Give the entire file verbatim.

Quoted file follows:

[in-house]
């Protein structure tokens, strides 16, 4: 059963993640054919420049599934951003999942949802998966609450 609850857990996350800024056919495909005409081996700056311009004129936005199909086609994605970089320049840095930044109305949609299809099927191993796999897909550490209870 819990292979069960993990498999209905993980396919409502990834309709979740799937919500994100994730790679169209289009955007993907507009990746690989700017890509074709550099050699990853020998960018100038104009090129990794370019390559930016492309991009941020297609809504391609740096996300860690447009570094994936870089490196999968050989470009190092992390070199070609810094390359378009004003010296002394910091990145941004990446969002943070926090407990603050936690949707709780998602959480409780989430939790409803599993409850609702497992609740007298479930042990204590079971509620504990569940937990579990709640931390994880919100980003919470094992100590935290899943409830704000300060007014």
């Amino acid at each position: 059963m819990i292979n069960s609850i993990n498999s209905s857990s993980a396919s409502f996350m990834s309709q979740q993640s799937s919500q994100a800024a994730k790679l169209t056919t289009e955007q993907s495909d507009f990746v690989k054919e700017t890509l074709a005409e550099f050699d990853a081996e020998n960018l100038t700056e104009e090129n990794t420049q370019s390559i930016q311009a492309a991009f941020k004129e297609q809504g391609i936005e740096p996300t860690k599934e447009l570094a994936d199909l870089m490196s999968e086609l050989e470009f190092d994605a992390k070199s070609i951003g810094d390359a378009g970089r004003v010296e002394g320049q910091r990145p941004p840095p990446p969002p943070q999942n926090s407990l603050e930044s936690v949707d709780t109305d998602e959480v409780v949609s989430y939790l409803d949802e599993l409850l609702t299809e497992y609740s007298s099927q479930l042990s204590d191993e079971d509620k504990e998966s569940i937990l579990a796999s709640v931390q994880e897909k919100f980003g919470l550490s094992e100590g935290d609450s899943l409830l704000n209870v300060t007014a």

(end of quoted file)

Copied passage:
[in-house]
């Protein structure tokens, strides 16, 4: 059963993640054919420049599934951003999942949802998966609450 609850857990996350800024056919495909005409081996700056311009004129936005199909086609994605970089320049840095930044109305949609299809099927191993796999897909550490209870 819990292979069960993990498999209905993980396919409502990834309709979740799937919500994100994730790679169209289009955007993907507009990746690989700017890509074709550099050699990853020998960018100038104009090129990794370019390559930016492309991009941020297609809504391609740096996300860690447009570094994936870089490196999968050989470009190092992390070199070609810094390359378009004003010296002394910091990145941004990446969002943070926090407990603050936690949707709780998602959480409780989430939790409803599993409850609702497992609740007298479930042990204590079971509620504990569940937990579990709640931390994880919100980003919470094992100590935290899943409830704000300060007014």
């Amino acid at each position: 059963m819990i292979n069960s609850i993990n498999s209905s857990s993980a396919s409502f996350m990834s309709q979740q993640s799937s919500q994100a800024a994730k790679l169209t056919t289009e955007q993907s495909d507009f990746v690989k054919e700017t890509l074709a005409e550099f050699d990853a081996e020998n960018l100038t700056e104009e090129n990794t420049q370019s390559i930016q311009a492309a991009f941020k004129e297609q809504g391609i936005e740096p996300t860690k599934e447009l570094a994936d199909l870089m490196s999968e086609l050989e470009f190092d994605a992390k070199s070609i951003g810094d390359a378009g970089r004003v010296e002394g320049q910091r990145p941004p840095p990446p969002p943070q999942n926090s407990l603050e930044s936690v949707d709780t109305d998602e959480v409780v949609s989430y939790l409803d949802e599993l409850l609702t299809e497992y609740s007298s099927q479930l042990s204590d191993e079971d509620k504990e998966s569940i937990l579990a796999s709640v931390q994880e897909k919100f980003g919470l550490s094992e100590g935290d609450s899943l409830l704000n209870v300060t007014a």